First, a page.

Advertisement

Predicting Stroke Complications in Hospital and Functional Status at Discharge by Clustering of Cardiovascular Diseases a Multi-Centre Registry-Based Study of Acute Stroke

      Highlights

      • Four categories from cardiovascular disease Congestive heart failure, Atrial fibrillation, pre-existing Stroke and Hypertension (CASH).were constructed: CASH-0 (no coexisting CVD); CASH-1 (any one coexisting CVD); CASH-2 (any two coexisting CVD); CASH-3 (any three or all four coexisting CVD).
      • Compared to CASH-0, individuals with CASH-3 had twice the risk of in-hospital mortality, prolonged length of stay on hyperacute stroke units, and disability at discharge; two and half to three times the risk of nosocomial infections within seven days of admission.
      • CASH is a novel and simple outcome risk scale which can used to identify patients who are at increased risk of a variety of stroke associated adverse outcomes.

      Abstract

      Objective

      Indicators for outcomes following acute stroke are lacking. We have developed novel evidence-based criteria for identifying outcomes of acute stroke using the presence of clusters of coexisting cardiovascular disease (CVD).

      Materials and methods

      Analysis of prospectively collected data from the Sentinel Stroke National Audit Programme (SSNAP). A total of 1656 men (mean age ±SD=73.1yrs±13.2) and 1653 women (79.3yrs±13.0) were admitted with acute stroke (83.3% ischaemic, 15.7% intracranial haemorrhagic), 1.0% unspecified) in four major UK hyperacute stroke units (HASU) between 2014 and 2016. Four categories from cardiovascular disease Congestive heart failure, Atrial fibrillation, pre-existing Stroke and Hypertension (CASH).were constructed: CASH-0 (no coexisting CVD); CASH-1 (any one coexisting CVD); CASH-2 (any two coexisting CVD); CASH-3 (any three or all four coexisting CVD). These were tested against outcomes, adjusted for age and sex.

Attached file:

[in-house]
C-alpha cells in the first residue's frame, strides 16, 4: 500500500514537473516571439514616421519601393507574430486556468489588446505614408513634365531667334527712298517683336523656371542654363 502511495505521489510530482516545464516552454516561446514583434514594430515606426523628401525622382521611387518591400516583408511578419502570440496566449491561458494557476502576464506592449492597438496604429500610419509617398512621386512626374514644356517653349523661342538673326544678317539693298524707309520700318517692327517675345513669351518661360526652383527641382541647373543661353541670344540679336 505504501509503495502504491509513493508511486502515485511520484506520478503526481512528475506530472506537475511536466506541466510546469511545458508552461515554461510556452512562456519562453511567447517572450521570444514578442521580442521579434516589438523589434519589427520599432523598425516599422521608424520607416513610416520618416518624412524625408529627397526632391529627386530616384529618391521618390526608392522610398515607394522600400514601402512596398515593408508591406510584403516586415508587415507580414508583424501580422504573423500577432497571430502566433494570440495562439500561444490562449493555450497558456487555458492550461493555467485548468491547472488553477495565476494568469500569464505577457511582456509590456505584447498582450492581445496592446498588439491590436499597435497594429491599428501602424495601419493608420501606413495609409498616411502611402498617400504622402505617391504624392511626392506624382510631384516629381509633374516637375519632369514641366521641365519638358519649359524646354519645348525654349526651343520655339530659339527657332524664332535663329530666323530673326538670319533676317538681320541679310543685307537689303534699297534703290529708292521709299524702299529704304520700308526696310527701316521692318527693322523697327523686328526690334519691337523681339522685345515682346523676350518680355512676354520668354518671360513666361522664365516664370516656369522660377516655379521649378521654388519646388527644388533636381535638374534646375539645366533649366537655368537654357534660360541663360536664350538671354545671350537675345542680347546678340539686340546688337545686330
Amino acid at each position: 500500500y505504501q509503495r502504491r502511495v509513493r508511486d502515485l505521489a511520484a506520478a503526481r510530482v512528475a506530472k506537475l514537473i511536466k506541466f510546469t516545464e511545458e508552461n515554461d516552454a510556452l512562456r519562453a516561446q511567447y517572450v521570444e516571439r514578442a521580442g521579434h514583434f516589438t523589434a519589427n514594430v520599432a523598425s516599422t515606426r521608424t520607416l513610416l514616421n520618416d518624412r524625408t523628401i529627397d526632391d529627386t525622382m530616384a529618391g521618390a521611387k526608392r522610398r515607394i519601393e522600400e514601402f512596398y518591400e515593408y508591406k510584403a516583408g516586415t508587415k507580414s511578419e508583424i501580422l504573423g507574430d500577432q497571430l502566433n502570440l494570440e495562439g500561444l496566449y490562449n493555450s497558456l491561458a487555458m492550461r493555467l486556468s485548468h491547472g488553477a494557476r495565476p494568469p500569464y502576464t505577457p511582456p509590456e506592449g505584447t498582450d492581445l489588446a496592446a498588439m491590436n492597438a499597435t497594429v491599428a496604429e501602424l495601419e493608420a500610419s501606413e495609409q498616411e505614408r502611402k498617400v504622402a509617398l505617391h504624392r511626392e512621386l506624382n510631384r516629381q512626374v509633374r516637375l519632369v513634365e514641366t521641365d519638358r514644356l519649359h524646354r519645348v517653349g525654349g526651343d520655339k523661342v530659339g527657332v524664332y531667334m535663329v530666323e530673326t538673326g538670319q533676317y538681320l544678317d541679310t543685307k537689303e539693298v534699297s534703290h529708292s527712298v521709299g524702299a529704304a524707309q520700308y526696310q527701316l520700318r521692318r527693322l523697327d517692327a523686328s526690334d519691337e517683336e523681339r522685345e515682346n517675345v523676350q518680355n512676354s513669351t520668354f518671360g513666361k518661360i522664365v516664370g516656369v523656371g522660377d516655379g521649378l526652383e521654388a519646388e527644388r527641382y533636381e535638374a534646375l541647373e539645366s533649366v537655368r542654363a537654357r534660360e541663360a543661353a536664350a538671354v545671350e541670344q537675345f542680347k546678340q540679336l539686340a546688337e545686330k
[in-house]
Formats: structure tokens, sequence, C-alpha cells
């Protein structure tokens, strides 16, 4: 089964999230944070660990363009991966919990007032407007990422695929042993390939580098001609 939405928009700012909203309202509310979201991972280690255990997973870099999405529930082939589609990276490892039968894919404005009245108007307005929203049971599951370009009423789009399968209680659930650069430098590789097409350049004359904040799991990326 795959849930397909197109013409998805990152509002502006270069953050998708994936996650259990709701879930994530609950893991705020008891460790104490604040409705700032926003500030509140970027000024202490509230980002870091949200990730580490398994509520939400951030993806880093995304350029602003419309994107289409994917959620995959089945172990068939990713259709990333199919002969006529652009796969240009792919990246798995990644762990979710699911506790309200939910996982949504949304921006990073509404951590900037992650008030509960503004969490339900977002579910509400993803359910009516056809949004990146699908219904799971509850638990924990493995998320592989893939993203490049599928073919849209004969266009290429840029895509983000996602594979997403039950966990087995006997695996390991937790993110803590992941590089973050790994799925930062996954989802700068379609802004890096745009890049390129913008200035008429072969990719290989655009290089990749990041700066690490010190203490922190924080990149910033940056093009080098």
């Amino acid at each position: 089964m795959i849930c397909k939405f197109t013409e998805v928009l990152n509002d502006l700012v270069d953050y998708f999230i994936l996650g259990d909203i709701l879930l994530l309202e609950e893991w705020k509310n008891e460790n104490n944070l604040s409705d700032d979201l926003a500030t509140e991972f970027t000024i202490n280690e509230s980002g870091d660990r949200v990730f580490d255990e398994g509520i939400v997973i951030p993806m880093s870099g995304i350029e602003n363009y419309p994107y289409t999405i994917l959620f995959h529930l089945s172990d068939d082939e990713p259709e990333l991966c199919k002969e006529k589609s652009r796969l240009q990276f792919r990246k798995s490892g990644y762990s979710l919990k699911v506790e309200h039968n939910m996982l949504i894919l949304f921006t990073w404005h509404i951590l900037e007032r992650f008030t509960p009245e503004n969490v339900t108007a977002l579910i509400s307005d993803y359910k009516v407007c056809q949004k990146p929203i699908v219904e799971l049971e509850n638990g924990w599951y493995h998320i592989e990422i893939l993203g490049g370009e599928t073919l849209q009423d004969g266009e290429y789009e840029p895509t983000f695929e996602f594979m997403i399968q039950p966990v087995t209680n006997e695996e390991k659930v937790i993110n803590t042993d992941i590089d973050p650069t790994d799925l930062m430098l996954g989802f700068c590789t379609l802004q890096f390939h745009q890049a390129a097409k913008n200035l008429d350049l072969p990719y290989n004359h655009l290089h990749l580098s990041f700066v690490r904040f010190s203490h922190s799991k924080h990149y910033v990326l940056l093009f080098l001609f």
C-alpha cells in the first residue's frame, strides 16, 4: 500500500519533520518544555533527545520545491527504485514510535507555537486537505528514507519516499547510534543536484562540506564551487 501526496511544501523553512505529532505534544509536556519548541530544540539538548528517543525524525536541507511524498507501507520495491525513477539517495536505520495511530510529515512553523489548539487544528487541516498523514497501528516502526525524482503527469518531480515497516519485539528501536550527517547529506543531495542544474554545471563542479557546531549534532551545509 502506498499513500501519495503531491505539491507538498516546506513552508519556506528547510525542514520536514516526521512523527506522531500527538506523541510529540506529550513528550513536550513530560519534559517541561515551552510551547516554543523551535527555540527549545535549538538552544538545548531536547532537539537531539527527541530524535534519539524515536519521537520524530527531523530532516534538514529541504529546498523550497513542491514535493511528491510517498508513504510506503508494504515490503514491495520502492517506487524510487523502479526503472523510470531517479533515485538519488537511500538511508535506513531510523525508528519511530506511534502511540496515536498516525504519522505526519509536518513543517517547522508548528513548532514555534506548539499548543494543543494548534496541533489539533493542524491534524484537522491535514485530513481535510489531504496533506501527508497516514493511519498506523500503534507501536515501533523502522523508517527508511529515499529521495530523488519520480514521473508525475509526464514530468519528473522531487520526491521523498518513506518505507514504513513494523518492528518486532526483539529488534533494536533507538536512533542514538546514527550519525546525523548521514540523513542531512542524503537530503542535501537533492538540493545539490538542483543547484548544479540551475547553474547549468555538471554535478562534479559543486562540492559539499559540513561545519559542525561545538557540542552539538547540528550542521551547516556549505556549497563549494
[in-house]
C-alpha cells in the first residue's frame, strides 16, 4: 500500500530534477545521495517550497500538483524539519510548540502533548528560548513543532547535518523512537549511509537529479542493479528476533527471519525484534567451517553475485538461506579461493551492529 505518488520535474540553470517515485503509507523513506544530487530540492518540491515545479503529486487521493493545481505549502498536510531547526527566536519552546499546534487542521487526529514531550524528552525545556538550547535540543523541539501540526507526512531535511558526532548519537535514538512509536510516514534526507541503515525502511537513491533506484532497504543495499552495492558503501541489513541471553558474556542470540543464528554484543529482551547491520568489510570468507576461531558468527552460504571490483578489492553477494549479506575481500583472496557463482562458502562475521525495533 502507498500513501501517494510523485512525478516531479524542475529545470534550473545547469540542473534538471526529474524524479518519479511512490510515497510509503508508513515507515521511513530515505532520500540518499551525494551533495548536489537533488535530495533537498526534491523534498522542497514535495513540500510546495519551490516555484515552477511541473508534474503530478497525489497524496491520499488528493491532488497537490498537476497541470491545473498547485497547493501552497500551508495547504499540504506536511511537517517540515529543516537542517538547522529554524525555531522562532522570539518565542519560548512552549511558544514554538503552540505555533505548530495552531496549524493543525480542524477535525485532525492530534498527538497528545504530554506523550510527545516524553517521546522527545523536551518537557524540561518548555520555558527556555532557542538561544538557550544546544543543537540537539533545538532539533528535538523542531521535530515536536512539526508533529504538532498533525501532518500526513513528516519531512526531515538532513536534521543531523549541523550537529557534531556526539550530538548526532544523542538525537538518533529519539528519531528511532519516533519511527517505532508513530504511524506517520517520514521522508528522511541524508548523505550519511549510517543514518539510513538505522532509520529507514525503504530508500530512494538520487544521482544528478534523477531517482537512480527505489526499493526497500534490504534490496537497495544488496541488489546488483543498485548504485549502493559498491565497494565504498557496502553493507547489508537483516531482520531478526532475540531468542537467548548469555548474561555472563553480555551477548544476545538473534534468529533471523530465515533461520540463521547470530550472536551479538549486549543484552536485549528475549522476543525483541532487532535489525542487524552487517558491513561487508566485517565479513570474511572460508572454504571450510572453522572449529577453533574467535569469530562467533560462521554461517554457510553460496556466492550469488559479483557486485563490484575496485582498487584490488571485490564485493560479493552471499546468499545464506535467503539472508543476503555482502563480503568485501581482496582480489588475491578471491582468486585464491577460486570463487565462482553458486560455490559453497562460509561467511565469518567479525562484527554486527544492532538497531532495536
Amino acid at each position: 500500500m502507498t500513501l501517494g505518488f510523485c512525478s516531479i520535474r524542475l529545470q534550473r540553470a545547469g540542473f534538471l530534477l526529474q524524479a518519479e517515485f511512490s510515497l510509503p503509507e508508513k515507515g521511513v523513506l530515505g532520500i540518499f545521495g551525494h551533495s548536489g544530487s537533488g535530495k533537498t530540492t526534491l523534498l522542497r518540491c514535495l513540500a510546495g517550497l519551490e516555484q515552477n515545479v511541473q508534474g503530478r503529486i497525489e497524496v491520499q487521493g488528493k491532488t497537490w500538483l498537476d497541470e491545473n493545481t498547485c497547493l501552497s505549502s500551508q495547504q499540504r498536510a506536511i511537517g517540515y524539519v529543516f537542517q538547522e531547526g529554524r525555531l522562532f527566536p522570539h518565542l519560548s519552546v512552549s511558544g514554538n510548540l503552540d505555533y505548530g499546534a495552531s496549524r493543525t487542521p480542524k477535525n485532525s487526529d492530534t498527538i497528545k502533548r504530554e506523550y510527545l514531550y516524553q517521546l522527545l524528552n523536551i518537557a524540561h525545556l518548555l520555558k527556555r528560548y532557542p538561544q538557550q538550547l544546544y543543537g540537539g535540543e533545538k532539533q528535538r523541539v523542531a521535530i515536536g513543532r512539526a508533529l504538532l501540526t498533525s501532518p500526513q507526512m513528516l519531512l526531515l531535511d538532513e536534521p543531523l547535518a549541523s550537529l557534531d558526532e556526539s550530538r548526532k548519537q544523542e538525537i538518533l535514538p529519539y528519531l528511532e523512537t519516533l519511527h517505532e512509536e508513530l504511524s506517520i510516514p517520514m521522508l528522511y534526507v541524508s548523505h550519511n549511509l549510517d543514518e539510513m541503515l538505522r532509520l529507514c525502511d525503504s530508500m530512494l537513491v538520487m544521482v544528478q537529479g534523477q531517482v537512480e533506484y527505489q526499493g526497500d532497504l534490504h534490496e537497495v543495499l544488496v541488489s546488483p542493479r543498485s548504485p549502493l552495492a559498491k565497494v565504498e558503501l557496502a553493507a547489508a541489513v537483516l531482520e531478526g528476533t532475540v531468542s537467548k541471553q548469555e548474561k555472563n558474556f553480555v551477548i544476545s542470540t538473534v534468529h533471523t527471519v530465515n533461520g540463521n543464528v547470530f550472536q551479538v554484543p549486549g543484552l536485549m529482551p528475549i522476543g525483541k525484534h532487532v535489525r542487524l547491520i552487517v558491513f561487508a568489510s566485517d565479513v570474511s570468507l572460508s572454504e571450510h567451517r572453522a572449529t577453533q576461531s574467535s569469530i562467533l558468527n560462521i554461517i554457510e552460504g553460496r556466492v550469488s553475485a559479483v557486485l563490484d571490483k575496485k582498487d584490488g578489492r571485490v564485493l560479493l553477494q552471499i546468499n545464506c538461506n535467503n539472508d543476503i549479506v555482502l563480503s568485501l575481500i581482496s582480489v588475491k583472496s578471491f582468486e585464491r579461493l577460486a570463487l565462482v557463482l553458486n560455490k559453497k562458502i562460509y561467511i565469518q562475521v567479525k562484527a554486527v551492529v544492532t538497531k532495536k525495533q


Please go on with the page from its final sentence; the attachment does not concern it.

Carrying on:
Results

      Compared to CASH-0, individuals with CASH-3 had greatest risks of in-hospital mortality (11.1% vs 24.5%, OR=1.8, 95%CI=1.3-2.7) and disability (modified Rankin Scale score ≥4) at discharge (24.2% vs 46.2%, OR=1.9, 95%CI=1.4-2.7), urinary tract infection (3.8% vs 14.6%, OR= 3.3, 95%CI= 1.9-5.5), and pneumonia (7.1% vs 20.6%, OR= 2.6, 95%CI= 1.7-4.0); length of stay on HASU >14 days (29.8% vs 39.3%, OR=1.8, 95%CI=1.3-2.6); and joint-care planning (20.9% vs 29.8%, OR=1.4, 95%CI=1.0-2.0).

      Conclusions

      We present a simple tool for estimating the risk of adverse outcomes of acute stroke including death, disability at discharge, nosocomial infections, prolonged length of stay, as well as any joint care planning. CASH-0 indicates a low level and CASH-3 indicates a high level of risk of such complications after stroke.

      Key Words

      To read this article in full you will need to make a payment

      Purchase one-time access:

      Academic & Personal: 24 hour online accessCorporate R&D Professionals: 24 hour online access
      One-time access price info
      • For academic or personal research use, select 'Academic and Personal'
      • For corporate R&D use, select 'Corporate R&D Professionals'

      Subscribe:

      Subscribe to Journal of Stroke and Cerebrovascular Diseases
      Already a print subscriber? Claim online access
      Already an online subscriber? Sign in
      Institutional Access: Sign in to ScienceDirect

      References

        • Charlson ME
        • Pompei P
        • Ales KL
        • MacKenzie CR.
        A new method of classifying prognostic comorbidity in longitudinal studies: development and validation.
        J Chron Dis. 1987; 40: 373-383
        • Elixhauser A
        • Steiner C
        • Harris DR
        • Coffey RM.
        Comorbidity measures for use with administrative data.
        Med care. 1998; 36: 8-27
        • Li B
        • Evans D
        • Faris P
        • Dean S
        • Quan H.
        Risk adjustment performance of Charlson and Elixhauser comorbidities in ICD-9 and ICD-10 administrative databases.
        BMC Health Serv Res. 2008; 8: 1-7
        • Kelly DM
        • Rothwell PM.
        Impact of multimorbidity on risk and outcome of stroke: Lessons from chronic kidney disease.
        Int J Stroke. 2020; (Online ahead of print)1747493020975250https://doi.org/10.1177/1747493020975250
        • Stirland LE
        • González-Saavedra L
        • Mullin DS
        • Ritchie CW
        • Muniz-Terrera G
        • Russ TC.
        Measuring multimorbidity beyond counting diseases: systematic review of community and population studies and guide to index choice.
        BMJ. 2020; 368: m160
        • Goldstein LB
        • Samsa GP
        • Matchar DB
        • Horner RD.
        Charlson Index comorbidity adjustment for ischemic stroke outcome studies.